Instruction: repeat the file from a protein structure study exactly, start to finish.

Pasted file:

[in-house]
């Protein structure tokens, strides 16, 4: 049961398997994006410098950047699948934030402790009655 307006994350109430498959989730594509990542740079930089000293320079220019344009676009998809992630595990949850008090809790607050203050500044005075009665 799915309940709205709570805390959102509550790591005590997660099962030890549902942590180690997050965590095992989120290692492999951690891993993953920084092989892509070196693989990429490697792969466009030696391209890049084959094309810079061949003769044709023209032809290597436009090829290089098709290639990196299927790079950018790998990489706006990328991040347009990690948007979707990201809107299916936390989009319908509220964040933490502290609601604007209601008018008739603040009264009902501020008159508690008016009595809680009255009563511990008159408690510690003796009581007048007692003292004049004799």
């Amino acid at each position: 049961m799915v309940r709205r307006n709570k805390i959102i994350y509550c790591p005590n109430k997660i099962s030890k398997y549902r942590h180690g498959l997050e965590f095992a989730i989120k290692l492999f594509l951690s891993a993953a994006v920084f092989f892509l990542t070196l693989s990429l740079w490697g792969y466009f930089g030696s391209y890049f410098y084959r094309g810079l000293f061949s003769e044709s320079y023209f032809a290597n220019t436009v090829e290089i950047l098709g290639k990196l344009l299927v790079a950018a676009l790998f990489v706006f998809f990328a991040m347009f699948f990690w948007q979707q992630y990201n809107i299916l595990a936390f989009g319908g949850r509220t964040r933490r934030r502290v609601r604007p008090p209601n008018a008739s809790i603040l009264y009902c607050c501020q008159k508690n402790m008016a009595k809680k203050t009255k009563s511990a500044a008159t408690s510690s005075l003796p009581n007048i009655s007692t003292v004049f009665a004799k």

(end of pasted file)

[in-house]
């Protein structure tokens, strides 16, 4: 049961398997994006410098950047699948934030402790009655 307006994350109430498959989730594509990542740079930089000293320079220019344009676009998809992630595990949850008090809790607050203050500044005075009665 799915309940709205709570805390959102509550790591005590997660099962030890549902942590180690997050965590095992989120290692492999951690891993993953920084092989892509070196693989990429490697792969466009030696391209890049084959094309810079061949003769044709023209032809290597436009090829290089098709290639990196299927790079950018790998990489706006990328991040347009990690948007979707990201809107299916936390989009319908509220964040933490502290609601604007209601008018008739603040009264009902501020008159508690008016009595809680009255009563511990008159408690510690003796009581007048007692003292004049004799």
């Amino acid at each position: 049961m799915v309940r709205r307006n709570k805390i959102i994350y509550c790591p005590n109430k997660i099962s030890k398997y549902r942590h180690g498959l997050e965590f095992a989730i989120k290692l492999f594509l951690s891993a993953a994006v920084f092989f892509l990542t070196l693989s990429l740079w490697g792969y466009f930089g030696s391209y890049f410098y084959r094309g810079l000293f061949s003769e044709s320079y023209f032809a290597n220019t436009v090829e290089i950047l098709g290639k990196l344009l299927v790079a950018a676009l790998f990489v706006f998809f990328a991040m347009f699948f990690w948007q979707q992630y990201n809107i299916l595990a936390f989009g319908g949850r509220t964040r933490r934030r502290v609601r604007p008090p209601n008018a008739s809790i603040l009264y009902c607050c501020q008159k508690n402790m008016a009595k809680k203050t009255k009563s511990a500044a008159t408690s510690s005075l003796p009581n007048i009655s007692t003292v004049f009665a004799k």